How to find your brand voice
The most successful brands are arguably the ones that have nailed their brand voice. Perfecting this integral part of your startup can be a particularly delicate operation to get right, but once you have spent time developing it properly it will be worth everything to the business. Having a consistent marketing voice across your social channels and your website will ensure a better experience for your customer, as they will recognise the brand and see the humanity behind the product. When it comes to customer service there can be a huge difference in consumer reaction when confronted with a response that sounds like a robot compared with something that sounds like a person genuinely concerned about the issue at hand. Nowadays authenticity counts for a lot, which is reflected in the rise in emphasis that consumers place on peer reviews online and via word of mouth. This article in The Guardian states that as much as ‘70% of consumers place peer recommendations above professionally written copy’. While you can’t be their actual friend or family member telling them about your product, you can go to some lengths to seem as though you are on their level, rather than a corporation invested in making money above all else.
To begin thinking about your brand voice, you need to differentiate between voice and tone as it can be easy to become confused. In simple terms, voice is the overarching way that you speak. Voice does not change – you are your voice and your voice is you. Tone, on the other hand, does change – all the time in fact. You alter your tone depending on who you are talking to and what the situation is – whether you are chatting to friends in a bar or presenting to a client in a meeting.
To discover and refine your brand voice, you will need do some work towards pinpointing your customer. Take the time to sit down with the rest of your company and come up with a few words to describe your business as if it were a person. Describe their personality in a few broad terms, for example quirky, trustworthy or authoritative, and then break down each trait into smaller chunks to broaden your definition. Once you have these points you can begin to think about how that type of person would come across when communicating. Write a few phrases that you imagine would be in their lexicon and see if they fit with the characteristics that you began with. If you are having trouble with settling on your key descriptors then don’t be afraid to host a focus group made up of friends and family and get their views on how they perceive your company.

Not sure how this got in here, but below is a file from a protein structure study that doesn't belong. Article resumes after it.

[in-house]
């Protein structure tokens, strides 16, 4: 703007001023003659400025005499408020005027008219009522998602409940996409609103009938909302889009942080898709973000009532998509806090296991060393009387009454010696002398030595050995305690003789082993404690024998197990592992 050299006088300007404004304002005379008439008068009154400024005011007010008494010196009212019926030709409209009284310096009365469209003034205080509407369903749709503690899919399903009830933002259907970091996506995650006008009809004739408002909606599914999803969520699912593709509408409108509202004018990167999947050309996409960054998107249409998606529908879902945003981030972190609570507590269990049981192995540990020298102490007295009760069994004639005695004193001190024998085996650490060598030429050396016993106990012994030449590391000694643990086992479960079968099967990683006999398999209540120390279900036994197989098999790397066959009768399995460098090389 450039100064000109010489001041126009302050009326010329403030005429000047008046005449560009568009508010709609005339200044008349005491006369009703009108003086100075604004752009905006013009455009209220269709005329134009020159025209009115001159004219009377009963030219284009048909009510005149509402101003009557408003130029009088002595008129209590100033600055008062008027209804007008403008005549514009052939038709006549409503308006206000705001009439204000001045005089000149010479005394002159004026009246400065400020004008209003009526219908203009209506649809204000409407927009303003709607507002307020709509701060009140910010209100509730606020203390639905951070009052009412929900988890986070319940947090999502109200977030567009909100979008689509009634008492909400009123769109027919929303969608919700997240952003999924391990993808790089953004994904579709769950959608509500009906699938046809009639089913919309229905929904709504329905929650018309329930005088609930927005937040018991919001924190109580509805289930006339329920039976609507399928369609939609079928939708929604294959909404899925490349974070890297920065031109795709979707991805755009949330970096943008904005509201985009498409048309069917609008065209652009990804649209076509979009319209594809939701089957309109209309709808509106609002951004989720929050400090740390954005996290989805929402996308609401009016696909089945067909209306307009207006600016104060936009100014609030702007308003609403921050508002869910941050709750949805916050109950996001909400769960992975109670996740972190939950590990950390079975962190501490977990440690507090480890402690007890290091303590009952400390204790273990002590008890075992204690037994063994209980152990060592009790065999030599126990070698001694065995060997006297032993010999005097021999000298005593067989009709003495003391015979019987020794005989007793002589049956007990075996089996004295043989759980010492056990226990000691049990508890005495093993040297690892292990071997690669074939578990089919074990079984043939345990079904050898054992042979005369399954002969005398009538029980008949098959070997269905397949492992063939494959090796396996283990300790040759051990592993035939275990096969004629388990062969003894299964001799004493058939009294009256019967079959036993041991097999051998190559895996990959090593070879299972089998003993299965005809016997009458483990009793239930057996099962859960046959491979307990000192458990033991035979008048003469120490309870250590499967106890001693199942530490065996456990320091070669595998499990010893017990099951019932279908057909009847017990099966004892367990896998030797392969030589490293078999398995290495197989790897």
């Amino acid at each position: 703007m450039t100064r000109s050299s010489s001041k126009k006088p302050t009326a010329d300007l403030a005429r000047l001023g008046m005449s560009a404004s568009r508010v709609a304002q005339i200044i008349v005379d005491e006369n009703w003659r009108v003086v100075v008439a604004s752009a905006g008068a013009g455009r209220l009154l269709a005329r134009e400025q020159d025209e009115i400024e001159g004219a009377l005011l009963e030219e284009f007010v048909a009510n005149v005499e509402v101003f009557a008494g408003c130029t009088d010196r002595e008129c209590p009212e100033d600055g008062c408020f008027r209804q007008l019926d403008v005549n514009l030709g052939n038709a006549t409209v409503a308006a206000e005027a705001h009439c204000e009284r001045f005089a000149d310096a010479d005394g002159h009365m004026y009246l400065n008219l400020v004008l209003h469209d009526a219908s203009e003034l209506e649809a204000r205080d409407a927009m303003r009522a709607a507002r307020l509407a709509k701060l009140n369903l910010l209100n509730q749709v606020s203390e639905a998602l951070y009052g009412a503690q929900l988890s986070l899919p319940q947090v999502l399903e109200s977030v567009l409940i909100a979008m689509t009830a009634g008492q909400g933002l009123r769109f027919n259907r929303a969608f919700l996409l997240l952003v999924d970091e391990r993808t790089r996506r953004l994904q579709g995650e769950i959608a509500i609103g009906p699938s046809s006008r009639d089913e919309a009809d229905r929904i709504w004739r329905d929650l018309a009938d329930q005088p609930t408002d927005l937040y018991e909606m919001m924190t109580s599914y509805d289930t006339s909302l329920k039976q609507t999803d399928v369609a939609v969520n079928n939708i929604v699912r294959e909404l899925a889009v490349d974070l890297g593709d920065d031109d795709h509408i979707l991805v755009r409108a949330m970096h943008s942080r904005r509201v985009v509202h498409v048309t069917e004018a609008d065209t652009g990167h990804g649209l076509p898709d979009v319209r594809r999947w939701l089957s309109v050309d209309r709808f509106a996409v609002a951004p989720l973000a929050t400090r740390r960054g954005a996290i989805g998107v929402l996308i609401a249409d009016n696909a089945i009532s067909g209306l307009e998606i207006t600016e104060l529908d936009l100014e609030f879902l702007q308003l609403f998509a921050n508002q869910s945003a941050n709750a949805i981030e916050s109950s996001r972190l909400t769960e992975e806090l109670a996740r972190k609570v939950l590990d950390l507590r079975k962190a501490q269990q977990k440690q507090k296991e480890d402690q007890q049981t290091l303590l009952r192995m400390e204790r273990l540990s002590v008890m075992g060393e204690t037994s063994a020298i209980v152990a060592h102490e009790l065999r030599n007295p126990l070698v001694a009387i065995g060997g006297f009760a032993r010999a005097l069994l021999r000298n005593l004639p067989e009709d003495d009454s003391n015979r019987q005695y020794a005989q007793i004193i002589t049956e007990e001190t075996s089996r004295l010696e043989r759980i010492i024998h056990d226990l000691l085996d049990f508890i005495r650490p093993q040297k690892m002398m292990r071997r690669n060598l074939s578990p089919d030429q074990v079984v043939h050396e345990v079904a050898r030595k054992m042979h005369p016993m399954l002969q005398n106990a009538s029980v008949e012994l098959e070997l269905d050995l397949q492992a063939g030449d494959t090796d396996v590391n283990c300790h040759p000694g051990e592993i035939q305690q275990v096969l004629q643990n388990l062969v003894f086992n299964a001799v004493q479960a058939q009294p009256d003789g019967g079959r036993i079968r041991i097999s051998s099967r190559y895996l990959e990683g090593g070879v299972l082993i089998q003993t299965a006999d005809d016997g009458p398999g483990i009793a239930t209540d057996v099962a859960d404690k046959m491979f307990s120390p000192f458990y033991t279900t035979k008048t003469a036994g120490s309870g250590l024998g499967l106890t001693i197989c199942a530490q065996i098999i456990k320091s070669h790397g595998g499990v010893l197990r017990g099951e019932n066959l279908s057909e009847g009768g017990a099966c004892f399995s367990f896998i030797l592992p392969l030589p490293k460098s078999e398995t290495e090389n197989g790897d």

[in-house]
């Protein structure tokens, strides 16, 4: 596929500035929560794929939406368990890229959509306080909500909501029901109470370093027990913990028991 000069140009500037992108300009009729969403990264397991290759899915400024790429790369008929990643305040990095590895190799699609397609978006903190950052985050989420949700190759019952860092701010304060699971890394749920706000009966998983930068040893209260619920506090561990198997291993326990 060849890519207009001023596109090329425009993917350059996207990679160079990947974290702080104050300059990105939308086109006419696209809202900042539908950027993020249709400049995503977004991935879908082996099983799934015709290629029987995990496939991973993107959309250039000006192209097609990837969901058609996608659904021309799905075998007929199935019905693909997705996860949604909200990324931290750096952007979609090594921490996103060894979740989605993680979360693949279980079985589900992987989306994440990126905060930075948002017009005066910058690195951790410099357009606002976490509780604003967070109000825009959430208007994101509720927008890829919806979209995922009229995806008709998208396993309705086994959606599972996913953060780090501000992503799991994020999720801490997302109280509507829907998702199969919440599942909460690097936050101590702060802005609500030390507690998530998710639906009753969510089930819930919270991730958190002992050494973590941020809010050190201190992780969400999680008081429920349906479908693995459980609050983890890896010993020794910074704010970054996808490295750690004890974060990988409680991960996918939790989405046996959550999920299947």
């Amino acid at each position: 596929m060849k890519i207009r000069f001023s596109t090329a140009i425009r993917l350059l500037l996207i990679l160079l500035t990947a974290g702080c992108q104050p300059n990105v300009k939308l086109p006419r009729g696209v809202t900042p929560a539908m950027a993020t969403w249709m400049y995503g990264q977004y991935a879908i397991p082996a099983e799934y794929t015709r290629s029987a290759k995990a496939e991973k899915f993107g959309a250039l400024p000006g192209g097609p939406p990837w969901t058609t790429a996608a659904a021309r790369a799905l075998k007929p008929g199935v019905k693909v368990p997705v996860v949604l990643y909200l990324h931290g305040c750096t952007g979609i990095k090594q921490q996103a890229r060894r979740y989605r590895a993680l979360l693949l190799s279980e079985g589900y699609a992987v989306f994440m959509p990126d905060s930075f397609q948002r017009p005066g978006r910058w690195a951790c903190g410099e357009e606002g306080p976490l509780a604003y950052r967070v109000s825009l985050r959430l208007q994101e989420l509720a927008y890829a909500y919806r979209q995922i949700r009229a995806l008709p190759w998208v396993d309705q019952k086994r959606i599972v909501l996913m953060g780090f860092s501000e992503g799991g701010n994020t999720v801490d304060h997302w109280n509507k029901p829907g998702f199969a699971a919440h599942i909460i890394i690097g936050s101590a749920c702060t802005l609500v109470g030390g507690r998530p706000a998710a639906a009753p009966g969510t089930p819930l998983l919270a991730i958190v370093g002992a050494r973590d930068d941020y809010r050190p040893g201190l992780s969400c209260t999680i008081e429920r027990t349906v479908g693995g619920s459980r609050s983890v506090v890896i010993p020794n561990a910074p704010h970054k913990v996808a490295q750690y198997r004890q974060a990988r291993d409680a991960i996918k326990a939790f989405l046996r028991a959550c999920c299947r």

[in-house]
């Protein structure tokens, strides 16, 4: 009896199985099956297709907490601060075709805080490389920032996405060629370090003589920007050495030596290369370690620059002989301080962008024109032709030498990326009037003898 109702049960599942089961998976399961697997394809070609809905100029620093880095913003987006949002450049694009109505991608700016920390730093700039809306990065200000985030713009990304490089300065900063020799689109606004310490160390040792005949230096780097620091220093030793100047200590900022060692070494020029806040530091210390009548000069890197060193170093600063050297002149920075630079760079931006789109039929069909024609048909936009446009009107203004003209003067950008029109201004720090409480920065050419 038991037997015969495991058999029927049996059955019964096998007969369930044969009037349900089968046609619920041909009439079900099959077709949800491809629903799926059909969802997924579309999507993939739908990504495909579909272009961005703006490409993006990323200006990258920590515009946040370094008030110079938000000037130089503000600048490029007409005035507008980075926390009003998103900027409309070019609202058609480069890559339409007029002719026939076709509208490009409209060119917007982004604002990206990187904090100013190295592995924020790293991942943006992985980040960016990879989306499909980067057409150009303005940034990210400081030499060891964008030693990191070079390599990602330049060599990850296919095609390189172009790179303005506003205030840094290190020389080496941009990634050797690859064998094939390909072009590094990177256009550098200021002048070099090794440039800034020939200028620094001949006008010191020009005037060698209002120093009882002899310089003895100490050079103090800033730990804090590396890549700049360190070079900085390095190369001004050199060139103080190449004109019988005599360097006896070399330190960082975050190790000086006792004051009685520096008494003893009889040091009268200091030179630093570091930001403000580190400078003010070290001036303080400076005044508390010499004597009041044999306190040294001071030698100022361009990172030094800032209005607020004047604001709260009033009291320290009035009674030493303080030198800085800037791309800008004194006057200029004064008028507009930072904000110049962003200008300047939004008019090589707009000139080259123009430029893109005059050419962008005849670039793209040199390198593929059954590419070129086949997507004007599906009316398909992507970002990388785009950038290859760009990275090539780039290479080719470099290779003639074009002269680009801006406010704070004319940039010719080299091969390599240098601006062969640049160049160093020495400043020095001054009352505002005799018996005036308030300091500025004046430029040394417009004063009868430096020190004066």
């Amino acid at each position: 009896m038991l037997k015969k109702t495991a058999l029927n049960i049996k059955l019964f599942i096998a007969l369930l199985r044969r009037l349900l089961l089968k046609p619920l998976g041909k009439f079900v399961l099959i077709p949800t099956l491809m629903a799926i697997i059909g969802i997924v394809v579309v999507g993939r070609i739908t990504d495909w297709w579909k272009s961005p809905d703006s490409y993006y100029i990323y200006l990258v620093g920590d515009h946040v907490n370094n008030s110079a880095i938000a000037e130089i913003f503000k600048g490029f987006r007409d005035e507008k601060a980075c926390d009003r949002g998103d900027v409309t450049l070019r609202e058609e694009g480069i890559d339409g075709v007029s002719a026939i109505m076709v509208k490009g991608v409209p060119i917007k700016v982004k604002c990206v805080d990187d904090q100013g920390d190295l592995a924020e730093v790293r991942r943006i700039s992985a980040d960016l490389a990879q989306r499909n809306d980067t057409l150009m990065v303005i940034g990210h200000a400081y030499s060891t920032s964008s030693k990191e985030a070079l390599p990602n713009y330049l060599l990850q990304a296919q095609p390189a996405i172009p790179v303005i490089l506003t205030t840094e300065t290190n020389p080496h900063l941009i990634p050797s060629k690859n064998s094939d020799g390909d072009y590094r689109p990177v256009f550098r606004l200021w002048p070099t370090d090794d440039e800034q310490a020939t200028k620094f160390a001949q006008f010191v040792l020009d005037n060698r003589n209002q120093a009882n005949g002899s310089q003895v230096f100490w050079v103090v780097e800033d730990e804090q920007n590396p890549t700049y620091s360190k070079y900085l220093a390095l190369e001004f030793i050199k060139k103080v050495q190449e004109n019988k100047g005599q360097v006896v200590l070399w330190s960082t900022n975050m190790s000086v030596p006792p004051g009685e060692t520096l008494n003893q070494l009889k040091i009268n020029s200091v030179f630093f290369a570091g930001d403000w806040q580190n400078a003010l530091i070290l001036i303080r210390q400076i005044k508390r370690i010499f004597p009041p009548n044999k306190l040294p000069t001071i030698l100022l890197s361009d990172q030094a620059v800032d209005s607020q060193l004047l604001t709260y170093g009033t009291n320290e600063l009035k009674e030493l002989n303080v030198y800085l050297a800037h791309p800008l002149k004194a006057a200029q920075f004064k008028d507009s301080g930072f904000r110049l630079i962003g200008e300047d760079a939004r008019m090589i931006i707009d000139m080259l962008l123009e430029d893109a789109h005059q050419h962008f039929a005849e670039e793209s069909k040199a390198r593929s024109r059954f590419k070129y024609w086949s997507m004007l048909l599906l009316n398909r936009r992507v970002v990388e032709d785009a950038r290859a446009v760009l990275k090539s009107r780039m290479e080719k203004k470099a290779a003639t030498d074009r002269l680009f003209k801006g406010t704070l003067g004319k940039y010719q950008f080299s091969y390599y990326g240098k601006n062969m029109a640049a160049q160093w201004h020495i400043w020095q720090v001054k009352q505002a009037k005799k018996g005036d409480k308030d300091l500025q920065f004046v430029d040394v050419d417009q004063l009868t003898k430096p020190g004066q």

Don’t forget to keep an eye on what your company is NOT as well. Mail Chimp has a thorough guide on their brand voice which gives examples of what Mail Chimp is not alongside what it is. For example, if your brand is cheeky you might also want to be clear that it is never insulting, or if it is authoritative then never stuffy. During this phase of your branding process you should also decide on whether you include humour in your brand voice and what mannerisms or phrases should be associated with your business – for example, the smoothie brand Innocent employs simplistic language full of colloquialisms evocative of an excited child. On that note, it is worth mentioning that humour is a tricky thing to handle within the confines of a brand voice because it can go disastrously wrong if it hits the wrong notes (but add just the right amount of personality if it is actually funny). The general consensus is usually: if it feels forced then leave it out.
If your business is already fairly established then it can be useful to look at the way that your consumers talk about your brand online. They are the ones that drive your business, so if they are repeating a particular way of speaking then you might want to think about getting on their level. Developing your brand voice is all about communicating with your customers after all.
Once you feel confident with your brand voice and what it should sound like, you will need to set it in concrete by writing up brand voice guidelines. Consistency across platforms will encourage the positive benefits of having a brand voice, because it will increase recognisability for your customers. Be clear and unwavering in your guidelines to make sure that anyone who speaks for your brand is only saying things that hit the right notes. Have a meeting with your team to explain the process that went into refining your brand voice and use existing content that you think hits the mark to demonstrate it in practice. Include examples of your copy in different contexts and applied to different scenarios so that there is no room for doubt about how to communicate. Once this formula is established among your team feel free to let them loose on your customers and watch for the results.